On December 8, I officially have been here longer than dirt, well, that's not true...but I have definitely been here longer than high-speed wireless Internet.
Anyway, the newest group of PCVs (Az9) swore-in (went from trainees to Volunteers) last week. Although I arrived a bit frustrated (bad day for mass transiting), it was a surreal moment. But, let's forget about all that for a moment and focus on the topic of this post...which is not that.
A few days after, I was finally back in Könül's home [with Könül], eating dinner and listening to her struggle to describe the last 3 months to her family. Pictures were shown, videos played, stories told, but it was obvious Könül was having difficultly capturing how her experience changed her.
Later that night, we sat and talked about her future. All we needed to do was replace her smiling face with mine and there would be no difference between us.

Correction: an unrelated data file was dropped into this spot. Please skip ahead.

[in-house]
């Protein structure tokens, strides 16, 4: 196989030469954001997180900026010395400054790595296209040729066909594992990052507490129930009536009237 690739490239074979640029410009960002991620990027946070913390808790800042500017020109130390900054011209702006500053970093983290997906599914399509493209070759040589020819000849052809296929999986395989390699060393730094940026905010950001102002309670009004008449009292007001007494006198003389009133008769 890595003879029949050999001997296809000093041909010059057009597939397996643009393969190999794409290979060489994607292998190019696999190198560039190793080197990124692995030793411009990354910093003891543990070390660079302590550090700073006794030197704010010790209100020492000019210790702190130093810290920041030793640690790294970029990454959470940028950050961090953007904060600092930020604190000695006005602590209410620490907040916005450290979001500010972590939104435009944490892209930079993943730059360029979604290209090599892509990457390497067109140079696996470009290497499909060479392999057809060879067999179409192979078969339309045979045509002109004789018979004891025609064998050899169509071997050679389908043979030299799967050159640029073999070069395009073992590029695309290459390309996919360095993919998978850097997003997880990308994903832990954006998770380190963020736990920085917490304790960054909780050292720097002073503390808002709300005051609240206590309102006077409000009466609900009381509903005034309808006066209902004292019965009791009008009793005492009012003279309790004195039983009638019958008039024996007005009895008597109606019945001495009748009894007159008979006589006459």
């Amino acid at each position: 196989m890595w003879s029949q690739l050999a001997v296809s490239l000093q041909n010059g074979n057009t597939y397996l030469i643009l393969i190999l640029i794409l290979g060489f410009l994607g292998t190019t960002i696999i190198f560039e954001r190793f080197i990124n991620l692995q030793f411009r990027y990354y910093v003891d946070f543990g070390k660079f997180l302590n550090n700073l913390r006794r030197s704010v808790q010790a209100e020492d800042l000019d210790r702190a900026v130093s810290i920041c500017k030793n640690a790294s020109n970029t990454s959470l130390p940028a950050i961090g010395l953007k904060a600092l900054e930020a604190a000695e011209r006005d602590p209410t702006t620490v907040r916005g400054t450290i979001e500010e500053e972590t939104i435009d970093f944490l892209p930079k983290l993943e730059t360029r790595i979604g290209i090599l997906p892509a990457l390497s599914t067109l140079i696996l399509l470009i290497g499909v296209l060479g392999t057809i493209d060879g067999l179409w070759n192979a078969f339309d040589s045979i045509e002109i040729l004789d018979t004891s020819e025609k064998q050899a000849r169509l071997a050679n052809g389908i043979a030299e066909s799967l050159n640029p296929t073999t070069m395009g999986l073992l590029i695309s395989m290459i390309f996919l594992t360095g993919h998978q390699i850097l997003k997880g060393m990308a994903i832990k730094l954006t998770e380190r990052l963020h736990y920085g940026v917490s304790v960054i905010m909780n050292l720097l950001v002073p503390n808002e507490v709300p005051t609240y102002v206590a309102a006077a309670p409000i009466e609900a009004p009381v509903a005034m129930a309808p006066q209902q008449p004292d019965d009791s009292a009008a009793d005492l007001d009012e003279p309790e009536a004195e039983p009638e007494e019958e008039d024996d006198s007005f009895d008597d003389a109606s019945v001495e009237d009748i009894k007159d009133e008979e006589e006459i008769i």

It never occurred to me how similar our experiences would be. For non-Bakuvian LCFs, spending 3 months away from family, living with a host fam (yup, they have to do that too), and experiencing Bakuvian life, well, it is almost as foreign to them as going from the US to Azerbaijan is for us PCVs. Dialects are different, new customs are introduced, and don't get me started on the food...Zaqatala is no Baku. Adjusting and teaching six-days a week must have been a bucket load similar to the beginnings of Peace Corps life anywhere. Geez. It seems so apparent now...
Anyhoo, here Könül is, going through readjustment after returning home, just like I will be. A little scary and intimidating, I find it ironic that just last week I was worried that in a few months, Könül and I would have nothing to talk about. Eh. Not a problem now.
*LCF=Language and Cultural Facilitator & PCV=Peace Corps Volunteer